The latest development in the increasingly high-stakes war between the independent San Francisco Bay Guardian and the Village Voice Media-owned SF Weekly?
According to court filings just shared with The Stranger, today VVM, which also owns the Seattle Weekly and 12 other alt-weeklies around the country, told a San Francisco court that it's been declared in default on an $80 million loan it has from the Bank of Montreal.
The news of this default (which VVM learned of on March 12) comes about a week after a San Francisco court awarded the Bay Guardian half of the SF Weekly's ad revenue each month as a means of paying down a $21 million judgment the Bay Guardian won against the SF Weekly in 2008 for "predatory pricing" of ad space.
In today's filings, SF Weekly says that its advertisers are now getting conflicting letters—one from the Bay Guardian saying it's going to be taking some of SF Weekly's ad revenue from now on, and one from the Bank of Montreal saying that it, in fact, is the one that's owed the money first.
Randall S. Farrimond, attorney for the SF Weekly, has asked the court for a temporary restraining order to prevent the Bay Guardian from sending any more letters to its advertisers at the same time as VVM's "senior lien holder," Bank of Montreal, does. In his request, Farrimond wrote:
The confusion created by the Bay Guardian Notice is causing advertisers to withhold all payment, to threaten to pull [their] advertising out of SF Weekly, and, if Bay Guardian is permitted to continue this tactic, is likely to devastate SF Weekly’s advertising business beyond repair... No advertiser or potential advertiser will tolerate for long the burden of navigating confusing and contradictory legal notices in order to pay a simple invoice.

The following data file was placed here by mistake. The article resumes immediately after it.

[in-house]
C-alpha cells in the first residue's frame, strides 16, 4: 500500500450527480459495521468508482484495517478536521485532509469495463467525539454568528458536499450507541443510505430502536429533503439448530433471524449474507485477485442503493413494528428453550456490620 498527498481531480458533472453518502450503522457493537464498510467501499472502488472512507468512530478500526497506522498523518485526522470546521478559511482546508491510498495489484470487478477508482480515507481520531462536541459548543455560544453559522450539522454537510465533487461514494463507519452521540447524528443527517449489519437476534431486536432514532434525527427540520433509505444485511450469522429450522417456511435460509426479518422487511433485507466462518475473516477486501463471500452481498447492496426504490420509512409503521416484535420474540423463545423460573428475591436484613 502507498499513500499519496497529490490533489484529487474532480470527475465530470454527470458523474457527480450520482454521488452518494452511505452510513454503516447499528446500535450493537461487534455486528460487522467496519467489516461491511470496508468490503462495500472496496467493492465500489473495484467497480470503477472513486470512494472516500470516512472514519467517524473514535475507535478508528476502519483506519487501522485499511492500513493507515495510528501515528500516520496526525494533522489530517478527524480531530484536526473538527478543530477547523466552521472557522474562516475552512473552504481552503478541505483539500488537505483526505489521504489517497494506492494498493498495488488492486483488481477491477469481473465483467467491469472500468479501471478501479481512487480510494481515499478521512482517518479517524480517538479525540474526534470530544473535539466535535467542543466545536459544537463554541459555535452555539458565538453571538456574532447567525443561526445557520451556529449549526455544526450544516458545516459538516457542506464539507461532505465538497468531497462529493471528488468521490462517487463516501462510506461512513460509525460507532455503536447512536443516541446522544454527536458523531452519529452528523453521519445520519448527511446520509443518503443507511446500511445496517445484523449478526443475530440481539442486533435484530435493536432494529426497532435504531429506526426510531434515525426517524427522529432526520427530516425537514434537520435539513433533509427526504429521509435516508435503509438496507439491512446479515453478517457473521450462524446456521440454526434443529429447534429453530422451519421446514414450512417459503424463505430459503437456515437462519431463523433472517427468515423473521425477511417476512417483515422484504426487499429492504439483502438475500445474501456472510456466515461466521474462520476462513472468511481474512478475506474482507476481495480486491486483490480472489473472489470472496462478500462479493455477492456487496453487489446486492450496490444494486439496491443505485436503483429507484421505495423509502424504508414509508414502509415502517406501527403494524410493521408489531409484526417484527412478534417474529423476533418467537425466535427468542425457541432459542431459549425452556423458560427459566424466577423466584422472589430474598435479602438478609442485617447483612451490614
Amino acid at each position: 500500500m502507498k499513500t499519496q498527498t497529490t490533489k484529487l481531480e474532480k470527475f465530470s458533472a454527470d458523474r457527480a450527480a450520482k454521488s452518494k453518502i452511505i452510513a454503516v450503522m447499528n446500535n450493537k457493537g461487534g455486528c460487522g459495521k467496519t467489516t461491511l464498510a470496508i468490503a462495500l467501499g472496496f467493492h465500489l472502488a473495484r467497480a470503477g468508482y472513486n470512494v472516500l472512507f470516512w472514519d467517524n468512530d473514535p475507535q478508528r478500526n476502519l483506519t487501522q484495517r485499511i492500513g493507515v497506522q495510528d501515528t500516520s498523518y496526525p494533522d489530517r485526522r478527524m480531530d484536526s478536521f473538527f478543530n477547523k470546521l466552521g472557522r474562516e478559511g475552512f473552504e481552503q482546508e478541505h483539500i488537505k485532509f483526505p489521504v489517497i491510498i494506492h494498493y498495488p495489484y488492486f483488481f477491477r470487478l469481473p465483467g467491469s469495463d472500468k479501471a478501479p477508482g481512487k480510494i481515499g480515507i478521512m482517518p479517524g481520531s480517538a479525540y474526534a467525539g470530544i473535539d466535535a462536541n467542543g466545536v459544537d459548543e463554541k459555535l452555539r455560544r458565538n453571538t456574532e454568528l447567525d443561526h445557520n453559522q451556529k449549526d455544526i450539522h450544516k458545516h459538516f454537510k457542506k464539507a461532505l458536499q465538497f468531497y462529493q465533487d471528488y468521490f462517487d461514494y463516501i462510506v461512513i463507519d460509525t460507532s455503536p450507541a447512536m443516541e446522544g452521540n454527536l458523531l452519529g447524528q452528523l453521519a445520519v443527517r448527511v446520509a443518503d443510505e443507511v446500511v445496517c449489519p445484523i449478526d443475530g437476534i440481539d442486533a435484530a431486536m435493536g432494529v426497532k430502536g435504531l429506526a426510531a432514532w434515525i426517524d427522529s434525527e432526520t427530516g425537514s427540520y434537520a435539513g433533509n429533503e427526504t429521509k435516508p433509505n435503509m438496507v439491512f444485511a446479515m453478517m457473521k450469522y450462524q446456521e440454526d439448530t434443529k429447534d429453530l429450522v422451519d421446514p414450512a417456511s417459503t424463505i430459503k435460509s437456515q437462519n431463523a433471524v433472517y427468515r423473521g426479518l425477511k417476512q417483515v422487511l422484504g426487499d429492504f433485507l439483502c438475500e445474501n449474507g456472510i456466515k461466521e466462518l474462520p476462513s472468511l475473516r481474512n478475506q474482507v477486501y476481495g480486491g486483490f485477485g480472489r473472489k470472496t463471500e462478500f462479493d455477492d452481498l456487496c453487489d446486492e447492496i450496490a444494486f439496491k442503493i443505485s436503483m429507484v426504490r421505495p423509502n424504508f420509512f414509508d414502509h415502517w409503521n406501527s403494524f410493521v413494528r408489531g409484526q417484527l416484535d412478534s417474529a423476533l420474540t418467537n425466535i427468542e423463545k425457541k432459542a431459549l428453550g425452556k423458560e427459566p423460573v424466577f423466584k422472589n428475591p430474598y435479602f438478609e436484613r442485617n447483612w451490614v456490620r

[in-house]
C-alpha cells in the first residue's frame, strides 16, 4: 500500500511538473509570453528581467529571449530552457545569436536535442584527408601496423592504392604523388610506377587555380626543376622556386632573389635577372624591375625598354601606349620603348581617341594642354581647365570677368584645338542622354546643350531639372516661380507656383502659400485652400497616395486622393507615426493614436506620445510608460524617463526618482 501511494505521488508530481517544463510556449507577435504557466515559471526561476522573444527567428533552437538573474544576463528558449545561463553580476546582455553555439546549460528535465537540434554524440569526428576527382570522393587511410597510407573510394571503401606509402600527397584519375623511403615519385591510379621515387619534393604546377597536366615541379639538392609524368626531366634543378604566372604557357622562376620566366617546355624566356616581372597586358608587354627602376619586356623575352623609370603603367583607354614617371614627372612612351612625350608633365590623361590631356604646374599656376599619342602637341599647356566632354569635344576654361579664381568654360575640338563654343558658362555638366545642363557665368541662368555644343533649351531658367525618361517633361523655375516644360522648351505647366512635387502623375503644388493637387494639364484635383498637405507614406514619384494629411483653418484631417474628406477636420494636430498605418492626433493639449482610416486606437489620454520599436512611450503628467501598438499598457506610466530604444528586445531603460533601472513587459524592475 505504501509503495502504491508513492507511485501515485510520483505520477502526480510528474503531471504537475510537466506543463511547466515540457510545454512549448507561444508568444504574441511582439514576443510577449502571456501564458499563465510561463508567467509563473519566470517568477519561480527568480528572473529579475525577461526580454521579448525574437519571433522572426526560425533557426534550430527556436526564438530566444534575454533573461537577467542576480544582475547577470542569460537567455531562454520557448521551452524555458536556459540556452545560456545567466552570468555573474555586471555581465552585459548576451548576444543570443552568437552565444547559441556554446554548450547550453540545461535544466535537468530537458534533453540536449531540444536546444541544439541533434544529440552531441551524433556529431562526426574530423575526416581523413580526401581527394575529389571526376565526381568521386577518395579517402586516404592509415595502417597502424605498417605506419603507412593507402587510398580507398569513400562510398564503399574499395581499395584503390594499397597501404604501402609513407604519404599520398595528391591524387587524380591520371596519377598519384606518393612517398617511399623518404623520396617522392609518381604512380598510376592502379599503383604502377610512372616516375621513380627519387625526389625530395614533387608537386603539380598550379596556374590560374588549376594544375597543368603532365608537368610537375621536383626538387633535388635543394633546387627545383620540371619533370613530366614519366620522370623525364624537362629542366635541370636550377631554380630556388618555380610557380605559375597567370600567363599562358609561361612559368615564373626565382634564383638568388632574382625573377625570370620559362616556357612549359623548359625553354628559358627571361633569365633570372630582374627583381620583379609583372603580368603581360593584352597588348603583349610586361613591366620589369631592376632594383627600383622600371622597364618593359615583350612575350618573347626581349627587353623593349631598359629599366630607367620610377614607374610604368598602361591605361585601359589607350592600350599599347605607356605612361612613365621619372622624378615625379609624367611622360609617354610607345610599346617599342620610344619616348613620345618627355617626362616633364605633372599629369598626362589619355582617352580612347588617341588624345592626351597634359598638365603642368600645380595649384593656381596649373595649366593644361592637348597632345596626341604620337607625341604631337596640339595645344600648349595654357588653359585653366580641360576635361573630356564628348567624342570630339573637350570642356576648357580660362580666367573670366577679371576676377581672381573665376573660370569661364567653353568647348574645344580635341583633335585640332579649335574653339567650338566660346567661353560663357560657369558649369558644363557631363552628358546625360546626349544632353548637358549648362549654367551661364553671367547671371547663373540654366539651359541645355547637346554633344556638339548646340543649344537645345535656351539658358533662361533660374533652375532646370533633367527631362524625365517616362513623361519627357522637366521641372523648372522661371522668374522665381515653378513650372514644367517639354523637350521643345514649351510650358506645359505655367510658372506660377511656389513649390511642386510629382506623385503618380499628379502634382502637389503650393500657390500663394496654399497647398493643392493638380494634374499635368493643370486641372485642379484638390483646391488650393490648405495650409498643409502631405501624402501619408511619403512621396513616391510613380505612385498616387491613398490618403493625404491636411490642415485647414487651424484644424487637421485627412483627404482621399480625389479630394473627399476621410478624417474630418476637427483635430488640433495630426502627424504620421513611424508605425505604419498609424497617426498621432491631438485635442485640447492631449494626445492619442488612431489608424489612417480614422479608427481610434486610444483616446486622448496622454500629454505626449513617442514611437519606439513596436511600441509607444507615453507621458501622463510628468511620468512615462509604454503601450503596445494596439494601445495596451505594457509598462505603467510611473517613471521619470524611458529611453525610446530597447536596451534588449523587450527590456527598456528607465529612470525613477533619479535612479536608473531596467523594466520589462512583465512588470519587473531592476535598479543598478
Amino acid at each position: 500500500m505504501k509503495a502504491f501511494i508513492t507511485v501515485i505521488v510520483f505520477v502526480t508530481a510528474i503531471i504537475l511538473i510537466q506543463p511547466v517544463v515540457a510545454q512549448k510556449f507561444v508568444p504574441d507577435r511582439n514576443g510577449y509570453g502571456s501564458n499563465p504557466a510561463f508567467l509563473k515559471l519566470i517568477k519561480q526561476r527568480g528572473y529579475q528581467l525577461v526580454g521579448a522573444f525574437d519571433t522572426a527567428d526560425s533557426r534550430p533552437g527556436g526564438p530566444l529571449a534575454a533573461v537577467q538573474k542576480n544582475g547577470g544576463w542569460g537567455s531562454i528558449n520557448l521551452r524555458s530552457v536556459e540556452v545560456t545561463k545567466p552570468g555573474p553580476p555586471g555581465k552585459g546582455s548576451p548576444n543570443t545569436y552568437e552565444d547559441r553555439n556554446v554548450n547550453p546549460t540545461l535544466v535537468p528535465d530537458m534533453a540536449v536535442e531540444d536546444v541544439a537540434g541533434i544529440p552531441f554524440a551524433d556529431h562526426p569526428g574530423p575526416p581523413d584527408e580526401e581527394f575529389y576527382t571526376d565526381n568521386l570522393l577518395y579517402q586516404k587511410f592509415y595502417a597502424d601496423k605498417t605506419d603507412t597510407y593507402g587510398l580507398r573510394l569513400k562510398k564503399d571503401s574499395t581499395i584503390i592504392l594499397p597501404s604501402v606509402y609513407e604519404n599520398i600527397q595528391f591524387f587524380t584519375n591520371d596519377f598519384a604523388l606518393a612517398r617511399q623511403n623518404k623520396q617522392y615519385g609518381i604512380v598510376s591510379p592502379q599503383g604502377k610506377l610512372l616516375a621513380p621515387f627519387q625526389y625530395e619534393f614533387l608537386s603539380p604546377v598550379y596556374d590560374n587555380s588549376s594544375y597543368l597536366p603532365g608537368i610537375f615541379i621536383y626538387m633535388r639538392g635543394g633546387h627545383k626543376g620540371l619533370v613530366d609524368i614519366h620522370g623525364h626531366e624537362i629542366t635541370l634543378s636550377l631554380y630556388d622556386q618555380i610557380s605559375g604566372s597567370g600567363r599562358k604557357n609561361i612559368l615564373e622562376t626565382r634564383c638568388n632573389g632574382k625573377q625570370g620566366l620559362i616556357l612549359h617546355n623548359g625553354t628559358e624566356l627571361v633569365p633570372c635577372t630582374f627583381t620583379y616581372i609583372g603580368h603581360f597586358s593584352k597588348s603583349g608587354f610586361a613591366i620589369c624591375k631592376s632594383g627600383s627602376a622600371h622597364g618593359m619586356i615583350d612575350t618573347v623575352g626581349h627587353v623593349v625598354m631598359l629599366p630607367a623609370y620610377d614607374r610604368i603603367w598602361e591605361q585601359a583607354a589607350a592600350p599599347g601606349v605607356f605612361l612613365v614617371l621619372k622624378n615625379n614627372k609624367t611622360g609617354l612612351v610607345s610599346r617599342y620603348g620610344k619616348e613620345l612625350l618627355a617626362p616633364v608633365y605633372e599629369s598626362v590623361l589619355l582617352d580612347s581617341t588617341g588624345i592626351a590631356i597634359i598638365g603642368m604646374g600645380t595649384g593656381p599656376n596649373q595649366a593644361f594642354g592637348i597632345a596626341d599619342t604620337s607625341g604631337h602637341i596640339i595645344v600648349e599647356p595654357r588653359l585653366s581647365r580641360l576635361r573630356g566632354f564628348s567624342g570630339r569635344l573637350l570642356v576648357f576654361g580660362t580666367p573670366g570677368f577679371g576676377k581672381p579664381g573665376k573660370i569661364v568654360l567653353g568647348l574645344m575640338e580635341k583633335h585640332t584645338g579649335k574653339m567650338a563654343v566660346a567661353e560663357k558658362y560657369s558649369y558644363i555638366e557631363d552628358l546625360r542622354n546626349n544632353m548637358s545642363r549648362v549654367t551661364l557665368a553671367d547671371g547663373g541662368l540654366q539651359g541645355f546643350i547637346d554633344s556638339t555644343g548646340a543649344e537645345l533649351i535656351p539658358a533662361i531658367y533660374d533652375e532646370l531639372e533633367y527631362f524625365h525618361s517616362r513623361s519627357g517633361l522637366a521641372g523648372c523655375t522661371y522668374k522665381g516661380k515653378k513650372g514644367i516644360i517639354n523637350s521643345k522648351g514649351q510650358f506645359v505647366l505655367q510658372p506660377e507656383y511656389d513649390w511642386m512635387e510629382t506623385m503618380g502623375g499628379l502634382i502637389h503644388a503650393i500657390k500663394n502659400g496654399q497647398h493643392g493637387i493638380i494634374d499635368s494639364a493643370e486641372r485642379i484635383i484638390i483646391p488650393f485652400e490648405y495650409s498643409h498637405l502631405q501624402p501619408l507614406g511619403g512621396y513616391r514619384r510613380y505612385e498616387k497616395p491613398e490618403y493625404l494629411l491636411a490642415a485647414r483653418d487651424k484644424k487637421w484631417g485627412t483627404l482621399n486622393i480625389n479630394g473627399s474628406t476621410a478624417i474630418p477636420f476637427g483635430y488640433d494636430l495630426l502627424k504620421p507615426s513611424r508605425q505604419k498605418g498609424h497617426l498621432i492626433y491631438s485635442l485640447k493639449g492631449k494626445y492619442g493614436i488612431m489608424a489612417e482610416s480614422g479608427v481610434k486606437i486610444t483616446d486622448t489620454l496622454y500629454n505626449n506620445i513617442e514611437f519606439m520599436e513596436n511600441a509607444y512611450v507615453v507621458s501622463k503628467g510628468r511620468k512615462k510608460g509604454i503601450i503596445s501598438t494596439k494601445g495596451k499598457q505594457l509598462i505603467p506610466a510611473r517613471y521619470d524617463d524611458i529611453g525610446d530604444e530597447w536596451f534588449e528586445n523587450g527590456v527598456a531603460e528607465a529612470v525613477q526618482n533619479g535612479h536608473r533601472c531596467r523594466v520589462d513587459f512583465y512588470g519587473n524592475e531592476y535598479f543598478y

He further described the current situation as "havoc."
UPDATE: Over at The Snitch, VVM executive associate editor Andy Van De Voorde says that Bank of Montreal has also filed suit in Delaware to block the Bay Guardian's collections efforts.
In an affidavit filed in Delaware, BMO vice president Thomas E. McGraw makes it clear that the bank's intention is to keep the [SF] Weekly healthy—and to keep doing business with its longtime client, despite the formal declaration of a default made necessary by the Guardian's actions.
"BMO reserves its rights to make certain funds available to SF Weekly to pay business expenses in order to allow it to sustain operations and generate further and greater revenues to assist in paying down the debt to the lenders," the affidavit says.
FURTHER UPDATE: Jay Adkisson, the Bay Guardian's collections attorney, tells me the court has rejected Farrimond's request for a restraining order and ruled that, pending future hearings, SF Weekly ad revenue will be forwarded to a neutral bank account.